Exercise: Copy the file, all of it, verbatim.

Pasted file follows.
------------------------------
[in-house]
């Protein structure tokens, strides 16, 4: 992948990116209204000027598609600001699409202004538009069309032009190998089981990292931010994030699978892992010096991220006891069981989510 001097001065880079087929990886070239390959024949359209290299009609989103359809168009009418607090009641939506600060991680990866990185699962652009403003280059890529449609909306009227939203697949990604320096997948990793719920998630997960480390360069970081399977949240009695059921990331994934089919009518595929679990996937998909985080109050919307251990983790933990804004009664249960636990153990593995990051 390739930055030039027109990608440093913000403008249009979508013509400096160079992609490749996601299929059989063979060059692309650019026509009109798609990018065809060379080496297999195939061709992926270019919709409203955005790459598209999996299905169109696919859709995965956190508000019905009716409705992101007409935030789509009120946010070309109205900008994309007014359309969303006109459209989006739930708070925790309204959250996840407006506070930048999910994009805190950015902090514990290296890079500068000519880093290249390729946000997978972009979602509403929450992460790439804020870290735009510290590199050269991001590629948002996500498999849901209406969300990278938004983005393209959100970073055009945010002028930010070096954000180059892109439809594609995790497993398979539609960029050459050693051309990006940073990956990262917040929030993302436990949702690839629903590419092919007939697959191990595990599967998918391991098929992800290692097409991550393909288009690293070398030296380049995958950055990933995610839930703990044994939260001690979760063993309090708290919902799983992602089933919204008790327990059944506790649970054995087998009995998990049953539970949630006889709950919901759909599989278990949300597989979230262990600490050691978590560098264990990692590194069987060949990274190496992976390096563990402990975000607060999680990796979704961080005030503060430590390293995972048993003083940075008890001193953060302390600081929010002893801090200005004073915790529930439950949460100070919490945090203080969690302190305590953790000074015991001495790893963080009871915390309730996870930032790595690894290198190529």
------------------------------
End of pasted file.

[in-house]
């Protein structure tokens, strides 16, 4: 992948990116209204000027598609600001699409202004538009069309032009190998089981990292931010994030699978892992010096991220006891069981989510 001097001065880079087929990886070239390959024949359209290299009609989103359809168009009418607090009641939506600060991680990866990185699962652009403003280059890529449609909306009227939203697949990604320096997948990793719920998630997960480390360069970081399977949240009695059921990331994934089919009518595929679990996937998909985080109050919307251990983790933990804004009664249960636990153990593995990051 390739930055030039027109990608440093913000403008249009979508013509400096160079992609490749996601299929059989063979060059692309650019026509009109798609990018065809060379080496297999195939061709992926270019919709409203955005790459598209999996299905169109696919859709995965956190508000019905009716409705992101007409935030789509009120946010070309109205900008994309007014359309969303006109459209989006739930708070925790309204959250996840407006506070930048999910994009805190950015902090514990290296890079500068000519880093290249390729946000997978972009979602509403929450992460790439804020870290735009510290590199050269991001590629948002996500498999849901209406969300990278938004983005393209959100970073055009945010002028930010070096954000180059892109439809594609995790497993398979539609960029050459050693051309990006940073990956990262917040929030993302436990949702690839629903590419092919007939697959191990595990599967998918391991098929992800290692097409991550393909288009690293070398030296380049995958950055990933995610839930703990044994939260001690979760063993309090708290919902799983992602089933919204008790327990059944506790649970054995087998009995998990049953539970949630006889709950919901759909599989278990949300597989979230262990600490050691978590560098264990990692590194069987060949990274190496992976390096563990402990975000607060999680990796979704961080005030503060430590390293995972048993003083940075008890001193953060302390600081929010002893801090200005004073915790529930439950949460100070919490945090203080969690302190305590953790000074015991001495790893963080009871915390309730996870930032790595690894290198190529």